An Overview of Escrow
Written by Jody Tsigarides on 15 August 2008« Return to Reading Room
The importance of an Escrow Agreement
'Escrow' is a legal term which means 'money, goods or a written document, held by a trusted third party, pending the fulfilment of some condition'. This condition will usually be set by a contract or other binding agreement.
Escrow acts as an insurance in case things go wrong or certain events take place that means that the contract will not be fulfilled.
So how does it work? In a typical Software Escrow Agreement the owner ('the Licensor') of the software provides a copy of the database content, website, instructions/ support manuals, other Intellectual Property ('IP'), source code (instructions/ statements written in eye-readable form in programmer's language and capable of being compiled into object code and an object code being a computer code that a computer can understand) to an escrow agent (a trusted third party, 'Third Party'). The source code is the formula of any software programme.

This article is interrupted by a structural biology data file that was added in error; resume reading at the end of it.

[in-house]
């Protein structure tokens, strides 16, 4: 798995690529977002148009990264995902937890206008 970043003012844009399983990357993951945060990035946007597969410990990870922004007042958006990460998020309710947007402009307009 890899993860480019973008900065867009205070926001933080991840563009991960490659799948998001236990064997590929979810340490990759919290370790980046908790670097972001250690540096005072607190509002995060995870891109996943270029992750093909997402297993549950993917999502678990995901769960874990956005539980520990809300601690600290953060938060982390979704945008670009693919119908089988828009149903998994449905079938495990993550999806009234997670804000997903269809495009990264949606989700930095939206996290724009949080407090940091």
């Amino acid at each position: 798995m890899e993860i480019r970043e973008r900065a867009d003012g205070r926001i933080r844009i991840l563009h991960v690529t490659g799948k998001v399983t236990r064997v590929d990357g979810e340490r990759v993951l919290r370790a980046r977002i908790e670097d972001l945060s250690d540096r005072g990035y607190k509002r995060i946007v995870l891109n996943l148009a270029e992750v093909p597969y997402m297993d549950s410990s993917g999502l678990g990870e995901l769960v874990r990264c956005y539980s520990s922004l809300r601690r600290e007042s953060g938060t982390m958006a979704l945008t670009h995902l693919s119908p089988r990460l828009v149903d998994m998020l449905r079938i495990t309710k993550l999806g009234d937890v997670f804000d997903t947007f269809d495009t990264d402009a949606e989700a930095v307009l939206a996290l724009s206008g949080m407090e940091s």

The agreement sets outs certain events under which the above can be released to a licensed user of the software ('the Licensee'). For example if the Licensor goes into bankruptcy or liquidation, a merger or acquisition takes place, or fails to properly maintain the software or perform under the Licence Agreement.
An escrow agreement is essential to protect the Licensee from risk.
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